What to Expect from A Job In . . .

16 August

No matter your school grades, whether you attended college or university, took an apprenticeship or have little experience in an industry – there really is a career path or job role out there for everyone; providing you are able to demonstrate a passion for that position, company and sector.

Whether you want to work in construction or manufacturing, avoid the nine-to-five with a career in driving, put others first working in health and social care, or look after the numbers in finance; working with a specialist recruitment firm will not only place you in the right role but in an industry you are passionate about and with a company who is a good fit for you.

If you are starting out in your career or are looking for a change, this is what you can expect from some of the most popular job industries which we recruit for.


Construction is a broad industry, and roles include everything from architect, stonemason, engineering construction technician, steel site supervisor, scaffolder and building site supervisor – among many other positions.

Working on a variety of products from hotel builds, to road construction or housing developments, it’s estimated that around three million workers in the UK are in the construction industry.

Duties of course vary according to the role that you take on. For example, a site engineer will oversee those who are involved in working on-site, ensuring that the build is being completed according to the design; typically raising any queries with the designer of the project, carrying out quality inspections and completing surveying checks. While a scaffolder will be involved in completing practical tasks such as creating a stable base which allows the rest of the work to be completed.

With a range of projects and job roles coming under the construction umbrella, there is no set route into the industry as this, of course, varies from job to job. However, it can help if you have completed one of the following; apprenticeship, national vocational qualification, degree, diploma or a construction skills certificate. You’ll need to demonstrate good team work skills as you are likely to be working and collaborating with others to complete tasks, as well as solve problems when issues arise.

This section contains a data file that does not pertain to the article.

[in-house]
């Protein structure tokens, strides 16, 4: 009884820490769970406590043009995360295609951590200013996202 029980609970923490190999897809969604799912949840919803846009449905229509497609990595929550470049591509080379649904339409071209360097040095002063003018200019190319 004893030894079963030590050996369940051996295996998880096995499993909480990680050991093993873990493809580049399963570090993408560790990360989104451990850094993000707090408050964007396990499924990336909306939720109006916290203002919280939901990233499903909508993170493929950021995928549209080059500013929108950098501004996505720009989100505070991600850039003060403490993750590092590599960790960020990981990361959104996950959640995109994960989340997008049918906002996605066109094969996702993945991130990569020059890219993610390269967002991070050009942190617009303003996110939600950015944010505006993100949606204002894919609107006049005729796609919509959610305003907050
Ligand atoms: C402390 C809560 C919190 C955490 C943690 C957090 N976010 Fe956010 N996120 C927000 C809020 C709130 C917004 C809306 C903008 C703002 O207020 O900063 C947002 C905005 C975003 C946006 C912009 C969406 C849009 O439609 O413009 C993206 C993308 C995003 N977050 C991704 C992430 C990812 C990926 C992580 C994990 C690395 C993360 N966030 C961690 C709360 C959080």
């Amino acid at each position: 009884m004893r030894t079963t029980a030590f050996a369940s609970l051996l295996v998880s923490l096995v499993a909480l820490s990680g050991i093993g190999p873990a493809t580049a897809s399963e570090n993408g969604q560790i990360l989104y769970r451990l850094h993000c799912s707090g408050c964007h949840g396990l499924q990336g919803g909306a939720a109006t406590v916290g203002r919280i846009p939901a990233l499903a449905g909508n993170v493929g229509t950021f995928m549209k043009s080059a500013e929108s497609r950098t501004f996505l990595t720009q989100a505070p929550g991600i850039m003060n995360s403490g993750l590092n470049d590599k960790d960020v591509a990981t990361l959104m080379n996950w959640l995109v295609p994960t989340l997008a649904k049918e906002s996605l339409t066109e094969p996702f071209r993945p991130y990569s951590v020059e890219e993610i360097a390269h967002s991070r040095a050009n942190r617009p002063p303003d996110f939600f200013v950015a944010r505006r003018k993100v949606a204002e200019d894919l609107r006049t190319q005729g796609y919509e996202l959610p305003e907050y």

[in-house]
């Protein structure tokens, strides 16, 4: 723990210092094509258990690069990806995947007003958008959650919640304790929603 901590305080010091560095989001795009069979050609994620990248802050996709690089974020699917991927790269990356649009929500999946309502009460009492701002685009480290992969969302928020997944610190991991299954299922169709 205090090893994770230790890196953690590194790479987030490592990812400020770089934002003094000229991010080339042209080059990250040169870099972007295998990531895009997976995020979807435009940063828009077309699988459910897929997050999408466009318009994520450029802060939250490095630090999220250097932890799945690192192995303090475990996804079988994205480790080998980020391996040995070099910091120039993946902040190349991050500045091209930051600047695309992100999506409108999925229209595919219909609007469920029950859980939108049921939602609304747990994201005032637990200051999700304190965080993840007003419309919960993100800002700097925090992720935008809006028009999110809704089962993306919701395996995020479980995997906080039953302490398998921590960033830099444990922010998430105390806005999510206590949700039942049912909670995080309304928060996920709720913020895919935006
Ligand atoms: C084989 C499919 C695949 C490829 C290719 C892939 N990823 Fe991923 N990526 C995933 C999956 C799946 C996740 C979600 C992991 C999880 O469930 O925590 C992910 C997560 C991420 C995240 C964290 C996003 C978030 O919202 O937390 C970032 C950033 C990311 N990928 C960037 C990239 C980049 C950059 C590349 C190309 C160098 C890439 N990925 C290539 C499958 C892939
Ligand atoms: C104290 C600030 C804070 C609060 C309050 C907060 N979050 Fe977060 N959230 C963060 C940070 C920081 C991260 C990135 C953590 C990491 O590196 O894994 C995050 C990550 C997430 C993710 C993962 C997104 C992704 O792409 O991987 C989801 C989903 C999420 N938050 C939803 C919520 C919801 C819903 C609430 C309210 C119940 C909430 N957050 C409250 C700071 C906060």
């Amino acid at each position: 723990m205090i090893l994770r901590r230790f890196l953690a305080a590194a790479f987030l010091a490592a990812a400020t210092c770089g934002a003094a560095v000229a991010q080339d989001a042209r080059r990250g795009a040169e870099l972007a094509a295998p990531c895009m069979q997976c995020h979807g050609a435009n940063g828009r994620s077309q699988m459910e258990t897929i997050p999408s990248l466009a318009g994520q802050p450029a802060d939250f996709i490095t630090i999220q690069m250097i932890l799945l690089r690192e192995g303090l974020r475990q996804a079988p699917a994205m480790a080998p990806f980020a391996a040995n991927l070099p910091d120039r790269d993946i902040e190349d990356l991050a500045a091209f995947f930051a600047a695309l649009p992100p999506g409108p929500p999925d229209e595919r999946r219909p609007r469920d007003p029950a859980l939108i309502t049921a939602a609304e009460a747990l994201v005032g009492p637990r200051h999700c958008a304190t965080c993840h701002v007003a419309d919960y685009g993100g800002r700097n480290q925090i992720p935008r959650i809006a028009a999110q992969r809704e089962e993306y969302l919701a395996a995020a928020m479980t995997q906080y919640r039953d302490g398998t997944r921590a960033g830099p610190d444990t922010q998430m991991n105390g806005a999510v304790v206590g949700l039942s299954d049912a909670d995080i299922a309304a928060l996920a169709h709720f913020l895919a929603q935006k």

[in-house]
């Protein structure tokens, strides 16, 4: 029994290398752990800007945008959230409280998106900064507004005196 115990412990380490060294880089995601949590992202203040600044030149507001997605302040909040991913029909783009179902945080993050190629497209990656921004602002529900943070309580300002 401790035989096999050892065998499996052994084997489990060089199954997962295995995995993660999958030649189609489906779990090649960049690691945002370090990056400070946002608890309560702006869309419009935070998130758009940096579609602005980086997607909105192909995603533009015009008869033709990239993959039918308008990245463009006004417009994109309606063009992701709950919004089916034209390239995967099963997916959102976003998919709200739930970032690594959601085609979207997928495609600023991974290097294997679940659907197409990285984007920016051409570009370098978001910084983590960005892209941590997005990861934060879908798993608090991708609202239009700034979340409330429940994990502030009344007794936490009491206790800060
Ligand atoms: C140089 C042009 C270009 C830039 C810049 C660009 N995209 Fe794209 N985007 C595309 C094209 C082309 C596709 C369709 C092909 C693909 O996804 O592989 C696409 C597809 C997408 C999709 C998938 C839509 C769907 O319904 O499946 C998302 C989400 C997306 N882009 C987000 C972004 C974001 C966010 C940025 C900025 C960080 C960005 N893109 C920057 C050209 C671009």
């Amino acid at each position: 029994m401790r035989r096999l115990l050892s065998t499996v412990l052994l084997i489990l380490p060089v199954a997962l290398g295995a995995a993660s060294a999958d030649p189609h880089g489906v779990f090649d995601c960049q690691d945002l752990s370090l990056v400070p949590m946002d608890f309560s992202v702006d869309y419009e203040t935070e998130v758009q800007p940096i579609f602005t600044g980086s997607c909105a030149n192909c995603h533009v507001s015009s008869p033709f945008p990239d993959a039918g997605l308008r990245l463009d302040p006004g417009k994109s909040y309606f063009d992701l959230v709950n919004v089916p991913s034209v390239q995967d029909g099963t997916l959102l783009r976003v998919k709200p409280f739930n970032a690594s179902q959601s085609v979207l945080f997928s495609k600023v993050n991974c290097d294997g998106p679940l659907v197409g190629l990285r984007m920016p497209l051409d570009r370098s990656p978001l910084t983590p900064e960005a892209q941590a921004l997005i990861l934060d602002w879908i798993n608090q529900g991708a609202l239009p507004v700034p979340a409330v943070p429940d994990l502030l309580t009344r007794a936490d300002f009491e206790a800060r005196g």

Manufacturing is the process of taking a raw material or materials and turning them into a finished product – often these roles are associated with the food sector, but it covers many of the finished products that we, as consumers, see or purchase today.

Job roles in the industry include production supervisors, health and safety coordinators, quality control, warehouse operations and quantity surveyor.

Working in a production related role in manufacturing involves overseeing the planning and control of production of that particular product. Ensuring that the product is of the specified quality and adheres to the design standards implemented, working in production requires someone who is attentive to detail and is able to oversee the workforce as well as the product being produced.

Manufacturing offers a vibrant career choice, and with shift patterns common in the industry, if you want a job which allows you to escape the usual nine-to-five and work hours which suit your lifestyle, then it’s a great choice. It’s also an active position, and you are likely to be on your feet for the majority of the day whether you are working machinery or overseeing production.

Health and Social Care

A career in health and social care is one of the most rewarding career paths that you can undertake. Working to improve a person’s living conditions and aid them in their everyday life, as a care worker you will be involved in actively promoting independence.

Care roles include providing live-in or home care, working in a care home or providing support for specialist illnesses such as dementia. Working alongside vulnerable people to provide support, a care worker is likely to find that no two days are the same. Duties include everything from washing and dressing, to light housekeeping and assisting with transportation to reach appointments or leisure activities.

There is no set route into care, as many carers are trained on the job to ensure that they are meeting national and industry care standards. As a carer, you will need to demonstrate empathy, compassion and understanding, as well as be passionate about providing excellent standards of care.

hours are extremely varied in care, with shift patterns common in order to meet the needs of service users.


If you don’t want to sit behind a desk all day, then driving is a career choice which is likely to please you, as you travel up and down the country’s roads delivering goods. Working in a constantly changing environment, you will need to be used to problem-solving as challenges arise. Driving also includes roles which are operations based such as operating fork lift trucks and support vehicles which aid production, or positions which support those receiving home care in reaching appointments.

You’ll need to hold a clean driving license for many positions, and for specialist roles, you will also need to ensure that you have the relevant qualifications and licences.  For example, to operate a fork lift you may need to have a counterbalance forklift license or a flexi-forklift truck licence. To operate heavy goods vehicles, you will need to hold a class one or class two licence which means you have completed the required training.

Whatever career path you choose, working with a recruitment partner will enable you to find a career choice which is right for you. For more information on the roles we offer, take a look at our vacancies and see how we can find you the job of your dreams.


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